So all power to John Oliver.  The traditional TV news outlets have become so boring and predictable that we need all the fake news shows we can get.  A little diversity of opinion in the fake satirical news world would be welcome, however.  How come only liberals get to satirize the news?

 

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Television has had a pretty good run as the main driver of public opinion — but events of the past few months make me wonder if it’s finally beginning to cede that position to the Internet.

There are Internetists who will say, what do you mean, “finally?” But as recently as 2012, it was television — through the debates, TV ads and cable news supercoverage — that drove the presidential election and other public debate.

TV’s role as the most influential medium in America began in 1960 with the Nixon/Kennedy debates of 1960, which swung the presidential election to JFK, and persisted for more than 50 years. TV had video — moving pictures of people lying, crying, or dying — and the power of video cannot be understated.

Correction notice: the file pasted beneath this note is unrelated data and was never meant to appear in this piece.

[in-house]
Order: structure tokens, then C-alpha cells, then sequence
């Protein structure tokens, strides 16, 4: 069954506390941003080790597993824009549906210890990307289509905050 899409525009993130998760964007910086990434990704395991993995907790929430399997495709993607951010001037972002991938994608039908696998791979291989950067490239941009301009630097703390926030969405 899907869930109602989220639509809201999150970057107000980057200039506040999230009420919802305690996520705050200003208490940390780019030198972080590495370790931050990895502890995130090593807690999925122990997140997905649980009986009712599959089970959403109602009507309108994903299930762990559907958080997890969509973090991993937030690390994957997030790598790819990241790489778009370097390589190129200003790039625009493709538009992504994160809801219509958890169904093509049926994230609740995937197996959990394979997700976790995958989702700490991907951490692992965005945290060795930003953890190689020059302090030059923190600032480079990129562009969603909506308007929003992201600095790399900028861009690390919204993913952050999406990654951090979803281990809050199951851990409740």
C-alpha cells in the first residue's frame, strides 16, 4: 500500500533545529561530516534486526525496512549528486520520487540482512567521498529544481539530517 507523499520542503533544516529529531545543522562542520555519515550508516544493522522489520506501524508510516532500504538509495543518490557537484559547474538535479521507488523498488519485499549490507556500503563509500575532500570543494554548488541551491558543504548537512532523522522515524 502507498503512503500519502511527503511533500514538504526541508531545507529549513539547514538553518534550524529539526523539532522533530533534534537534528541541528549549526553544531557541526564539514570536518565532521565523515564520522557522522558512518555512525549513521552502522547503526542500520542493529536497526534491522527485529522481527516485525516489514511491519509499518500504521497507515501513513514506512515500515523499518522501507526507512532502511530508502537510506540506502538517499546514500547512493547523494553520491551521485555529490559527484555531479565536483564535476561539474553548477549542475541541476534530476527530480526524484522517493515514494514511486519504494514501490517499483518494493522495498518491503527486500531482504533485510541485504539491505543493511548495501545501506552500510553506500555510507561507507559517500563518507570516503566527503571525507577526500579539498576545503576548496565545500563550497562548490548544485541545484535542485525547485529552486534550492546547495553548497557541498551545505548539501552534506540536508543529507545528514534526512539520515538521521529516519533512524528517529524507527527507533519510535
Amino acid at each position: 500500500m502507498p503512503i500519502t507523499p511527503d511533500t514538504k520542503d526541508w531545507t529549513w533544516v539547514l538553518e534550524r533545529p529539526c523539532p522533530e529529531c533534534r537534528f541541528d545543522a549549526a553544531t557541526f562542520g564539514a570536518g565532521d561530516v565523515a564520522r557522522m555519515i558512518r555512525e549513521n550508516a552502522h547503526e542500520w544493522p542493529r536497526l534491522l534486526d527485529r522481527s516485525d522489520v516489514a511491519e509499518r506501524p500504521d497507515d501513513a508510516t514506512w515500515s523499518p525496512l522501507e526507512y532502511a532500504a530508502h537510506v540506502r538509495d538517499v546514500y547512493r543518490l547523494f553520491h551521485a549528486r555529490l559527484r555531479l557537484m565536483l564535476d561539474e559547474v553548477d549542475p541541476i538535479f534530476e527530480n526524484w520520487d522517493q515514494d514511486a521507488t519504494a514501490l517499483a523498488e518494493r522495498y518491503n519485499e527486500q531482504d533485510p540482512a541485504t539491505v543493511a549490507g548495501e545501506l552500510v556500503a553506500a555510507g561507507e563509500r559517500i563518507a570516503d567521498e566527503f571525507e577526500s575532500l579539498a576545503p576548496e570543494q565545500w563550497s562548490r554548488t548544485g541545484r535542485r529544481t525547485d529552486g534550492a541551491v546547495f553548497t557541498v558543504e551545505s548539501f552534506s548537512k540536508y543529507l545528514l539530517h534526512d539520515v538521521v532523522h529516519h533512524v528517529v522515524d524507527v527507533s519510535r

It was television that eroded public support for the Vietnam War. It was “60 Minutes” that brought down companies and errant business executives. And it was the obsessions of the cable news networks over the past decades that drove public discourse and contributed to the stalemates in Washington.

The Internet has displayed video for a long time, but the extreme pervasiveness of social media has finally broken television’s near-monopoly on small-screen moving images. These days a video on YouTube or TMZ can be viewed by more people than on the evening news.  And sometimes a video that is too gruesome to be shown on TV can still be viewed by millions online, creating a whole new outlet for videos that people would never have seen before.

A case in point: the videos of ISIS militants beheading American journalists — which, being too repugnant for television, were primarily transmitted by the Internet. ISIS had been rampaging across the Middle East committing atrocity after atrocity with limited American response, but the videos of the beheadings finally pushed the U.S. over the edge toward developing a strategy to roll back ISIS’ gains.